Individuals internalize the roles they play and the statuses they occupy in their social networks. It logically follows that the benefits and costs of women's role commitments may be critically important to their physical and mental health. This literature review focuses on distressing or negative aspects of enacting the specific primary roles of worker, wife, and mother. Vicarious stress and inadequate social support for women in these roles may contribute to immunosupression and disease vulnerability. Some women may choose the sick role as a means of escape from taxing role responsibilities. Future directions for women's health research are suggested, along with the adoption of an empowerment model of health.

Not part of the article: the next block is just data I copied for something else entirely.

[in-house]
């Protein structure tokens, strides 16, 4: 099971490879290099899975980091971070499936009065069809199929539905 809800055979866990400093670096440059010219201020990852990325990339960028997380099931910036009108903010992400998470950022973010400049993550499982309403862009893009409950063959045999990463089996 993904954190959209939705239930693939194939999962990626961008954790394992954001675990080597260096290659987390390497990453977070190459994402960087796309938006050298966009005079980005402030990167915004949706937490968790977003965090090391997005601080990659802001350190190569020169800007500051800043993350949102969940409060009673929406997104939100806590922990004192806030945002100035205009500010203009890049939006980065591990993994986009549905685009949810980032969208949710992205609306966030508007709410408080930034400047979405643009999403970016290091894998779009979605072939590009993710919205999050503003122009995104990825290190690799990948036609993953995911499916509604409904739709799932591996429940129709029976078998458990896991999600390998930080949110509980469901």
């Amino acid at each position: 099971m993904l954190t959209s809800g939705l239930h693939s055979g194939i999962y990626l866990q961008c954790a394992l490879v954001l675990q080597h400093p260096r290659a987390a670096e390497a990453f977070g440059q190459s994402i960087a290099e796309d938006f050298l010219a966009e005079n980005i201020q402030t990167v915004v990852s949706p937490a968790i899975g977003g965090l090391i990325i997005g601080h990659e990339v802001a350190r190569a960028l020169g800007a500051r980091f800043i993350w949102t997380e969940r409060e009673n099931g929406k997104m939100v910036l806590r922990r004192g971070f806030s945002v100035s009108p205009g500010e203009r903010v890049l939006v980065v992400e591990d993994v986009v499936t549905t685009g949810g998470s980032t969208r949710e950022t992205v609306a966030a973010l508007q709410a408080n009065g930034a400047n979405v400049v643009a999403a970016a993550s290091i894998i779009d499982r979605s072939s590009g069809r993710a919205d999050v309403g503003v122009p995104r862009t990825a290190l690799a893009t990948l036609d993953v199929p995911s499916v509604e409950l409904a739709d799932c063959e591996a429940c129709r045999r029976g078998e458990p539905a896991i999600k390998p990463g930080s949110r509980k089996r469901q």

Sandra Thomas. "Distressing Aspects of Women's Roles" Issues in Mental Health Nursing 18 (1997): 539.